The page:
Lawyers for Twitter filed a motion to quash a subpoena demanding a user's archived tweets in a New York court on Monday.
Prosecutors are seeking the tweets of Malcolm Harris, who was among a group of more than 700 protestors arrested last October for disorderly conduct during an Occupy Wall Street demonstration on the Brooklyn Bridge.
A New York criminal court ruled on April 20 that Harris, who tweeted under the handle @destructuremal, had no standing to challenge a subpoena issued to Twitter to release the tweets and other information.
Twitter's current terms of service informs users that the company will disclose personal information or archived content, "If we believe that it is reasonably necessary to comply with a law, regulation or legal request."
At the same time, the motion filed in New York argues that Harris does, as a matter of law, have standing to challenge the subpoena himself. "To hold otherwise imposes a new and overwhelming burden on Twitter to fight for its users' rights," the attorneys argue.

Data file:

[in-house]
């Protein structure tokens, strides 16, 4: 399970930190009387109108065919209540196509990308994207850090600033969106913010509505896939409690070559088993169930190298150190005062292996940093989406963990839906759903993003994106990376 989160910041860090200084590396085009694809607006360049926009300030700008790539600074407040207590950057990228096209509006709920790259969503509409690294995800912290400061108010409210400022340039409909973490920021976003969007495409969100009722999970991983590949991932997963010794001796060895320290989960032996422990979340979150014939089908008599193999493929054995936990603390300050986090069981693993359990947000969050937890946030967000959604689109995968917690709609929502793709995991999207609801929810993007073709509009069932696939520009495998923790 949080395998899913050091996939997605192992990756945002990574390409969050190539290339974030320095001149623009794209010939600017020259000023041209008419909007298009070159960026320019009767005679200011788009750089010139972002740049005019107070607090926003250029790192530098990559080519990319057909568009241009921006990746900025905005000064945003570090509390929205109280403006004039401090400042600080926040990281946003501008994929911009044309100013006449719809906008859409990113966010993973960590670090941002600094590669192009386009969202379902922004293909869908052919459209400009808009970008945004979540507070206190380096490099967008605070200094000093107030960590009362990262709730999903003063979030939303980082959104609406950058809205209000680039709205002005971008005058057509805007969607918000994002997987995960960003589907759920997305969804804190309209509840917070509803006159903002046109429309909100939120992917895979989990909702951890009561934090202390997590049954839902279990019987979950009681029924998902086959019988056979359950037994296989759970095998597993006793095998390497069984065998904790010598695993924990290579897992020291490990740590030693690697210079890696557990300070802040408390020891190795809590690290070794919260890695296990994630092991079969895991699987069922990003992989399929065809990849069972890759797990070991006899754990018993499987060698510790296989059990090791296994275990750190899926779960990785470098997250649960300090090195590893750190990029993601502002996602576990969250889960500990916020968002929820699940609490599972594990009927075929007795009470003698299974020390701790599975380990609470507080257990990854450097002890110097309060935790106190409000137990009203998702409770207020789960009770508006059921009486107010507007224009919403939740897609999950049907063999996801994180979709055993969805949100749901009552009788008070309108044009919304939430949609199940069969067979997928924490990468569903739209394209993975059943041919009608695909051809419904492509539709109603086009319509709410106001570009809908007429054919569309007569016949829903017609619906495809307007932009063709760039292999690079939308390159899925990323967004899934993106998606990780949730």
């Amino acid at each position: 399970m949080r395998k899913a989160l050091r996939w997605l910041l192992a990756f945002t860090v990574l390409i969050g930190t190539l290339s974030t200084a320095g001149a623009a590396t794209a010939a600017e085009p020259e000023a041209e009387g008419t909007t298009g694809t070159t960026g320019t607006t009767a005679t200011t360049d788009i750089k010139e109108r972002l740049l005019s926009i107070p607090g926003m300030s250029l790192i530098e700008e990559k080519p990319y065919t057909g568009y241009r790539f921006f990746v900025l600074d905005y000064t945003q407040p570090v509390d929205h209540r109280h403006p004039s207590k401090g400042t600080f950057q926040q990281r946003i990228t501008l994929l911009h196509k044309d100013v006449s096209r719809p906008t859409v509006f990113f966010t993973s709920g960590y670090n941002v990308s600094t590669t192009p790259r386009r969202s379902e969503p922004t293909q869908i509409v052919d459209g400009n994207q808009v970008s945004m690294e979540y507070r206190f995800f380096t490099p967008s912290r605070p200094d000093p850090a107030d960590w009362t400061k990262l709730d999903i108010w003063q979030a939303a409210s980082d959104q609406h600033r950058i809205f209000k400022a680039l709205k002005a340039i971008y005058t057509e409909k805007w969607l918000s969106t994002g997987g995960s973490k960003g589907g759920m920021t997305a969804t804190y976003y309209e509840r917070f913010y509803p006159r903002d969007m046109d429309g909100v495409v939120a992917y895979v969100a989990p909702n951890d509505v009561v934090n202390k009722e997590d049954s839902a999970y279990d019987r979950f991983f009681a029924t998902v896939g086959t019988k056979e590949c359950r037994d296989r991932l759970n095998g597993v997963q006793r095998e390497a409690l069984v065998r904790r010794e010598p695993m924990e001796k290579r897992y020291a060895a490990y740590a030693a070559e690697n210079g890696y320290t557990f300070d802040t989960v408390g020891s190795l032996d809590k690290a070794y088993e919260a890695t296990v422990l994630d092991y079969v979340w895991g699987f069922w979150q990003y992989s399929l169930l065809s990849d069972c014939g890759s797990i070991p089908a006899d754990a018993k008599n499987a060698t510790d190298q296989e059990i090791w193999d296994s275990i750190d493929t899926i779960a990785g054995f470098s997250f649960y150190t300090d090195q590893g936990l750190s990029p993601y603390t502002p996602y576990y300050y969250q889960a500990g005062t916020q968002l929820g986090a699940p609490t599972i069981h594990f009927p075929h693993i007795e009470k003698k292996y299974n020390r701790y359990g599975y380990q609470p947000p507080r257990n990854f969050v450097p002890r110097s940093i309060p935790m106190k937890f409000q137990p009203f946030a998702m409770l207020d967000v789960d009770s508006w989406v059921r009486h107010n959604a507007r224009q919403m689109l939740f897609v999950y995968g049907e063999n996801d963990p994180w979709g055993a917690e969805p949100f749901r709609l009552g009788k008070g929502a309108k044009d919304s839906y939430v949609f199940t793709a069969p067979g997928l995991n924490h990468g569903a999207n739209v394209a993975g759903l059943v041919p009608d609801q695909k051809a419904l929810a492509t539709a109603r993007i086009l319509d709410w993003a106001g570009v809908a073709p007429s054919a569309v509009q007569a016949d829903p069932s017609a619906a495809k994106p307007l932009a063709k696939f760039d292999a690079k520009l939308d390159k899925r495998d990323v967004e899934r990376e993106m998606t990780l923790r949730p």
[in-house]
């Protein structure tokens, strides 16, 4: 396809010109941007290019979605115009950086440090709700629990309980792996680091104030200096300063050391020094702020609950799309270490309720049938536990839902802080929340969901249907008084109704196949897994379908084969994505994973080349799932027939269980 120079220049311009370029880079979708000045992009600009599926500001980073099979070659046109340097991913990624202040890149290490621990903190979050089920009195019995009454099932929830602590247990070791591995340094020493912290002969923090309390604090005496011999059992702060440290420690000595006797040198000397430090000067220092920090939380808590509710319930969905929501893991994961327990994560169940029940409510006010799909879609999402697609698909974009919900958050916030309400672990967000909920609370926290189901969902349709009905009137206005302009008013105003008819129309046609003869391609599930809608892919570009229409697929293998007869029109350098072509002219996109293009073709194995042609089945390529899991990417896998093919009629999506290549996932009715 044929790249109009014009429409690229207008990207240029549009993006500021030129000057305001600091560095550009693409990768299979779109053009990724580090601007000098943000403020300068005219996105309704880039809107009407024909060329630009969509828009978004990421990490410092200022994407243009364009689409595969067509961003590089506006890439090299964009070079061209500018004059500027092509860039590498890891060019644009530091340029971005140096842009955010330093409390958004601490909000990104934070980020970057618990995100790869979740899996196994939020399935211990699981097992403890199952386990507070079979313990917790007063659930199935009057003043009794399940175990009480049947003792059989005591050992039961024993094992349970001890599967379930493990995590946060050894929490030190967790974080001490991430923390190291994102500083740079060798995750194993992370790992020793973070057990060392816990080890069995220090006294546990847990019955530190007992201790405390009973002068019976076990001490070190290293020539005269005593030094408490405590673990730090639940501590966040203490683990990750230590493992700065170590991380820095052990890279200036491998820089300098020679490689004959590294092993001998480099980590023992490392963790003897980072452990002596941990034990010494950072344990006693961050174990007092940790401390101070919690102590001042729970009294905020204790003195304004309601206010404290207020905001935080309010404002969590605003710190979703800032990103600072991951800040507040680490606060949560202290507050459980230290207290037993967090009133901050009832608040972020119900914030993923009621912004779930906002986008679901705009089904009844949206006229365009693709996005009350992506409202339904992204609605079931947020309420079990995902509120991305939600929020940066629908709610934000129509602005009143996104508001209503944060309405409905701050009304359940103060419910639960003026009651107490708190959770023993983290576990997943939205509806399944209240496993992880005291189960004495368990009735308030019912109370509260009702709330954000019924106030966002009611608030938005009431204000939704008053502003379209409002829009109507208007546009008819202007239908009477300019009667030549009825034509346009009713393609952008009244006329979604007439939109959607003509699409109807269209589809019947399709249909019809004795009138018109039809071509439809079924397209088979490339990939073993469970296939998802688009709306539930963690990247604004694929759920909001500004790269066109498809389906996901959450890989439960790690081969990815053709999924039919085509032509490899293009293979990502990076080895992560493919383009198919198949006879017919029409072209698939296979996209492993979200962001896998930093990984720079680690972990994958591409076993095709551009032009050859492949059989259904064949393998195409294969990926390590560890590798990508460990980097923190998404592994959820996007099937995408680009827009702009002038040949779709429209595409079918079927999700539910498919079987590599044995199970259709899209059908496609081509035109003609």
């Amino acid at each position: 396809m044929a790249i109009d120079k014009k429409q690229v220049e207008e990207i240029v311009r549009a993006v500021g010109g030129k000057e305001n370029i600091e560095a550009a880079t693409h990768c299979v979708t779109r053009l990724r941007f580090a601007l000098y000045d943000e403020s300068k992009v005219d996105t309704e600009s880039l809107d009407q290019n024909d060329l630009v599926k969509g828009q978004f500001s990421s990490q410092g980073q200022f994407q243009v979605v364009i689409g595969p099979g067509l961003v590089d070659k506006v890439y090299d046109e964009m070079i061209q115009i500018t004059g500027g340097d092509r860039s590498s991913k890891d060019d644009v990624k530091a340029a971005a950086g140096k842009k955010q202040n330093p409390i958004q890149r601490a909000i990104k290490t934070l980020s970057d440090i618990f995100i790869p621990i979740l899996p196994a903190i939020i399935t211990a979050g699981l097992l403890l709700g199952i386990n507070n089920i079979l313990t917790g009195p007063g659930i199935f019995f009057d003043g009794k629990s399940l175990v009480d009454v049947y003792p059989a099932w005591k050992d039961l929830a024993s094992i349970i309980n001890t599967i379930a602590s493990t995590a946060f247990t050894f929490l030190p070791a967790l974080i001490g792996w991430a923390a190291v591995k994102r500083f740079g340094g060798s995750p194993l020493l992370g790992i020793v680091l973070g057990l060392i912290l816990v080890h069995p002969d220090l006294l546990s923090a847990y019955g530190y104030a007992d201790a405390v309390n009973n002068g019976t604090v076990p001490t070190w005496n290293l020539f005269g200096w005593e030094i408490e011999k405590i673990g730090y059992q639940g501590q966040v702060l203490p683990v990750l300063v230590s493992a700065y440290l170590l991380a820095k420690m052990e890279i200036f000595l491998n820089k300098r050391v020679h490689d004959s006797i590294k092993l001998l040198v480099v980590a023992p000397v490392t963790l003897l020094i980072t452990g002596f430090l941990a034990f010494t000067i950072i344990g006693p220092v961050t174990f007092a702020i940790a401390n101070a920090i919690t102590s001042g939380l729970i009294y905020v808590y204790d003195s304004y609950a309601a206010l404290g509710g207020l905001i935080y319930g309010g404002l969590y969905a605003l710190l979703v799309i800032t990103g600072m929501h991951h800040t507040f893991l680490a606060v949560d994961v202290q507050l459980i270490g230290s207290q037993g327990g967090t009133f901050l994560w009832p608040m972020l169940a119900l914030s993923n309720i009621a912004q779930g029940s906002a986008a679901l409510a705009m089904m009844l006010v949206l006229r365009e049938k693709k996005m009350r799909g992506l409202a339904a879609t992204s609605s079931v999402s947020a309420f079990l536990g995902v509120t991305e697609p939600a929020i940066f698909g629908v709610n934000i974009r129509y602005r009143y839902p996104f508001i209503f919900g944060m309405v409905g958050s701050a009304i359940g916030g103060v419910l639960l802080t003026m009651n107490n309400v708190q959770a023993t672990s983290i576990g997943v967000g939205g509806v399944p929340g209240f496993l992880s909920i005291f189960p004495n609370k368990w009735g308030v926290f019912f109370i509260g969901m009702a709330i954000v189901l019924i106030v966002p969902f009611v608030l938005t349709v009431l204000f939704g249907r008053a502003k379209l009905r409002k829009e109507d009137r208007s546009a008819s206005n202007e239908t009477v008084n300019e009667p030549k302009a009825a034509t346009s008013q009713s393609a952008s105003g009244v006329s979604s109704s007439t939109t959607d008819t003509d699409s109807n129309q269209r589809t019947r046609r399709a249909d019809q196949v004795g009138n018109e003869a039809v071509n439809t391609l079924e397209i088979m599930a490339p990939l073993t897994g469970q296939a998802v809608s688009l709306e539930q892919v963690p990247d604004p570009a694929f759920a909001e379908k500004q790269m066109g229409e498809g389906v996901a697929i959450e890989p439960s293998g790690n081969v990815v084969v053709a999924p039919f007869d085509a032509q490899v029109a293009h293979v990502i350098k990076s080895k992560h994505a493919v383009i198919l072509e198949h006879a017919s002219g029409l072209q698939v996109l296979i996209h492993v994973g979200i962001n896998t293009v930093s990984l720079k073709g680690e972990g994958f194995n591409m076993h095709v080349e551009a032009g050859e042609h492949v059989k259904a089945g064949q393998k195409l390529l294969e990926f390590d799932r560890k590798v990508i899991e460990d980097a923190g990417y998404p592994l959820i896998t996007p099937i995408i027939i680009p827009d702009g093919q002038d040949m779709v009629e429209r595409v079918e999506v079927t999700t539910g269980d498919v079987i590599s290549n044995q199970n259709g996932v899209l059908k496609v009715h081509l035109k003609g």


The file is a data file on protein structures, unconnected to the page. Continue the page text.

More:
Twitter counsel Ben Lee said in a statement, "As we said in our brief, 'Twitter's Terms of Service make absolutely clear that its users own their content.' Our filing with the court reaffirms our steadfast commitment to defending those rights for our users."
Twitter's motion hinges in part on what it argues is the court's misunderstanding of Twitter's terms of service, which say that users own content posted to their accounts. That ownership puts the content under the protection of Fourth Amendment.The motion asks the court to require the District Attorney to make the request in the form of a search warrant.
The news was flagged by an American Civil Liberties Union blog.